Led by industry revival, space for regional cinema expands

Led by industry revival, space for regional cinema expands

Bollywood may continue to be the defining face of Indian cinema, but the Indian film industry’s resurgence in growth in 2011 was led by regional cinema, with non-Hindi movies increasing their space by winning new markets both locally and globally.

Both commercial and art house films are carving a special niche beyond the Hindi belt, says the Indian Media and Entertainment Industry Report 2012 by Ficci and KPMG. The proportion of Hindi films to total number of Indian films produced saw a dip, and the share of regional films, witnessed gradual increase. Of the total films certified in 2010 and 2011, nearly 83 per cent were regional films vis-a-vis 17 per cent Hindi films.

Telugu and Tamil cinema constituted 18 per cent share each, Kannada at 13 per cent, with Bengal 12 per cent share and Marathi 10 per cent share respectively.

Quality content

The reasons are not far to seek. Quality content with mass connect has been the key driver in improving occupancy rates, boosting box-office collections. Moreover, niche or focused content from many independent film-makers has gained widespread currency.

Says UTV Motion Pictures Limited CEO Sidddharth Roy Kapur: “Indian audience has definitely evolved. While there is no sure-shot genre for commercial success, it has been proved that audiences are thirsting for quality and differentiated entertainment, irrespective of genre or star-cast.”

Anil Arjun, CEO, Reliance MediaWorks Limited attributes “audience preferences and renewed acceptability towards diverse content,” for critical and commercial success.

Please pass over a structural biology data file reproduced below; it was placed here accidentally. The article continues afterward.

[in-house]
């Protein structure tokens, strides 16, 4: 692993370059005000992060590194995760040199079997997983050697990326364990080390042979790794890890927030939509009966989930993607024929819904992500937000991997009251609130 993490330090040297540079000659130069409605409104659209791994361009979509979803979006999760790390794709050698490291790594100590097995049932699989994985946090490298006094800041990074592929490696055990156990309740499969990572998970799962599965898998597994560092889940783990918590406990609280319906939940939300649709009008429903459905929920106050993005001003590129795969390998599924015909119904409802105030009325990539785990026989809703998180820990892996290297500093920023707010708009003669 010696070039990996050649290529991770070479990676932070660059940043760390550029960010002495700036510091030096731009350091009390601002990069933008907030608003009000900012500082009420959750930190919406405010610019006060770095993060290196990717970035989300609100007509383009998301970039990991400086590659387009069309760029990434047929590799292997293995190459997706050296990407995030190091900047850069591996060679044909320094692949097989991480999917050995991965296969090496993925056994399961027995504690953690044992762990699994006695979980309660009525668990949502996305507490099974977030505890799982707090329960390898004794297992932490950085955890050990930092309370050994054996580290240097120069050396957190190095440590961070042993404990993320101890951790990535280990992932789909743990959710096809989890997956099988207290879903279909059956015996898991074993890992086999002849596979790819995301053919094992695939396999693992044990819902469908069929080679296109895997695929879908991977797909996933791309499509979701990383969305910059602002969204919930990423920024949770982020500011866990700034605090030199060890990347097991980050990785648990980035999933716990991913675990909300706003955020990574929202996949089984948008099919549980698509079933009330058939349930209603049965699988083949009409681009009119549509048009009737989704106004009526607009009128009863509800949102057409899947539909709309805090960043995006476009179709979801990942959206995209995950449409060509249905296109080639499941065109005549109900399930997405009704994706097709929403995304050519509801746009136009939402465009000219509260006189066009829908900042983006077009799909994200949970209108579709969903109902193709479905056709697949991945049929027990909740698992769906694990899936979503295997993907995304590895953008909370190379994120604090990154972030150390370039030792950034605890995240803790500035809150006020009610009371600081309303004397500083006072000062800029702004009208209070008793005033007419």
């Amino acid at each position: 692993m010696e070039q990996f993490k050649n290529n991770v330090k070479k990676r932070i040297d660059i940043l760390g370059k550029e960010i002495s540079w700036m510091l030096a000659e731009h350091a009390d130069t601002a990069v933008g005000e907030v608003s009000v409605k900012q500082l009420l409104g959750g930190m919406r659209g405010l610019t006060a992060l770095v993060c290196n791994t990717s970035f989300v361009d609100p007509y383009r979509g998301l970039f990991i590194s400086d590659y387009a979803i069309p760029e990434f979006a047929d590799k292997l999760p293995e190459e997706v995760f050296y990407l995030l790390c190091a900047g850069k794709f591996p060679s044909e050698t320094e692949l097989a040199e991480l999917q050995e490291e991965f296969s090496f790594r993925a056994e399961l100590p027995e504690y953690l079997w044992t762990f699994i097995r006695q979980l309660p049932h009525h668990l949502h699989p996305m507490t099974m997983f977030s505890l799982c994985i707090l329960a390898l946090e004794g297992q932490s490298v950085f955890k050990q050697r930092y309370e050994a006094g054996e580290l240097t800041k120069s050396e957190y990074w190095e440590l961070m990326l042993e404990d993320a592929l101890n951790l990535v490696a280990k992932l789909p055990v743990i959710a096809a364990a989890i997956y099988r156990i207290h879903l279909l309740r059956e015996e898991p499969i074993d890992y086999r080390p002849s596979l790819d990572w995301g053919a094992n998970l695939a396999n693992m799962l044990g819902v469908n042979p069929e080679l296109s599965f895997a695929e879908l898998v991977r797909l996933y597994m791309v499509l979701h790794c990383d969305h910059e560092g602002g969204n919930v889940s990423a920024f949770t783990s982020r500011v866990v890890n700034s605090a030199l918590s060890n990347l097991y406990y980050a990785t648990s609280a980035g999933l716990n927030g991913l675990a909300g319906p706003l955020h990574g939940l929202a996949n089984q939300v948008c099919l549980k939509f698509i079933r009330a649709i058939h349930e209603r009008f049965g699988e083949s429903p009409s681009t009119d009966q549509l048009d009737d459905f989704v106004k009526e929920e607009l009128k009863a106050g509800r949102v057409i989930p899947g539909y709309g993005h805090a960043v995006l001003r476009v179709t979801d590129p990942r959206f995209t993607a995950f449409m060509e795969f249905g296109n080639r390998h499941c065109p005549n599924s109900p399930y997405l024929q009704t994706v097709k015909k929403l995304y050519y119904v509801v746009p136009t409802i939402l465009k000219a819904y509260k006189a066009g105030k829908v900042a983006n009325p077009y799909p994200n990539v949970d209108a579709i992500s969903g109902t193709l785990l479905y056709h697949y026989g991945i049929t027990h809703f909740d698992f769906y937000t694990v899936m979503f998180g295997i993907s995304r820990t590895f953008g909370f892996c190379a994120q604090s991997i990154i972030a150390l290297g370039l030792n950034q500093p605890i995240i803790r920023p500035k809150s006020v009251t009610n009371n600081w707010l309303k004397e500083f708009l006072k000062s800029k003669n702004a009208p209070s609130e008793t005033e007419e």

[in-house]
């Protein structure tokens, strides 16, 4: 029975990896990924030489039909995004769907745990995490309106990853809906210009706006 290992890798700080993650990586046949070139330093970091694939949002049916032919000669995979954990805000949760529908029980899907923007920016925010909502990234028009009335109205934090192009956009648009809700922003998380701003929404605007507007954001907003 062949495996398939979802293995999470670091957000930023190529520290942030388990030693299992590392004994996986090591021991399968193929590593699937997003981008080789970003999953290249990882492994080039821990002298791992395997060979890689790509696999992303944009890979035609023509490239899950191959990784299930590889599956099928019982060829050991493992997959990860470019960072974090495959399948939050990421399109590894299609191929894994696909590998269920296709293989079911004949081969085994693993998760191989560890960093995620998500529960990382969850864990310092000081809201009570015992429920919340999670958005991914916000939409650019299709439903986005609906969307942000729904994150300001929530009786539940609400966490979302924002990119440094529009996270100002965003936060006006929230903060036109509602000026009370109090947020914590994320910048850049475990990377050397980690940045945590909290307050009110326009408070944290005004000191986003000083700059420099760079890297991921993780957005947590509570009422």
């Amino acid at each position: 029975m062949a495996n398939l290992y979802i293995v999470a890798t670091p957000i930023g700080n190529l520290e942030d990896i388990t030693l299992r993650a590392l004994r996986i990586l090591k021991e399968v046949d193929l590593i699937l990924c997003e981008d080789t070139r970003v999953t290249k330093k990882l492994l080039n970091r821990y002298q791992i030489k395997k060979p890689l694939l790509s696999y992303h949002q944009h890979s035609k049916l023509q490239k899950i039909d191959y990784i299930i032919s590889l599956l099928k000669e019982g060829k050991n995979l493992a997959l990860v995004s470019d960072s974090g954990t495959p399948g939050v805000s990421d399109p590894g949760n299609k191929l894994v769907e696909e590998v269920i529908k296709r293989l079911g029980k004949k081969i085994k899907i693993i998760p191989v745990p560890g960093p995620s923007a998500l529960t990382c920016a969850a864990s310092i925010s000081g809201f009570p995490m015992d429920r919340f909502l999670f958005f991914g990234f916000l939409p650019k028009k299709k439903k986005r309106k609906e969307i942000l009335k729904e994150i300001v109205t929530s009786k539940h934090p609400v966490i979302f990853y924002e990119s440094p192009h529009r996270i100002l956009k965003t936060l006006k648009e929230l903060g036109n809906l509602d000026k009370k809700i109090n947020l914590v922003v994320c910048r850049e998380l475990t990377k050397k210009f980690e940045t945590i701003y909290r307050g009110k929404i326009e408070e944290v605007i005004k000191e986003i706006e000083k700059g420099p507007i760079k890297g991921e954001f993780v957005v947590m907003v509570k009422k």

They cite strong and differentiated content for the critical success of Punjabi film “Jihne Mera Dil Luteya,” Bengali film “22nd Srabon,” Tamil Film “Engaeyum Eppothum,” and “Traffic” in Malayalam, among others, made it a good year for regional cinema in 2011.

The South Indian cinema has been traditionally strong, but the surprise package has been the growth in Marathi, Bengali and Punjabi cinema. The number of Bengali films produced has almost tripled in the last five years— from 44 in 2007 to 122 in 2011.

Mahendra Soni, Director, Shree Venkatesh Films Limited, sees the recent output of good films had led to a newfound interest that in the audience for Bengali cinema. There has been surge of new fresh ideas, new directors and fresh experimental cinema along with commercial films.

The Indian film industry, which saw revenues of Rs 9,290 crore in 2011 registering a growth of 11.52 per cent against Rs 8,330 crore in 2010, is projected to grow at compounded annual growth rate (CAGR) of 10.1 per cent to touch Rs 15,030 crore in 2016. The year 2010 was a testing time for the industry, as most films failed to create a mark at box office resulting in dip of 6.7 per cent in overall industry revenues vis-a-vis 2009 which clocked revenues of Rs 8,930 crore.

Going global

With regional cinemas also boasting of international market such as the US, UK and Canada for Punjabi and Bengali cinema, Bhojpuri films in Fiji and Mauritius, Malayalam films in Middle East, Telugu films in the US, and Tamil film, besides the US, Canada, and South East Asia, seen new markets in France, Germany and the Netherlands, show encouraging signs of growth in near future for the regional cinema and Indian film industry.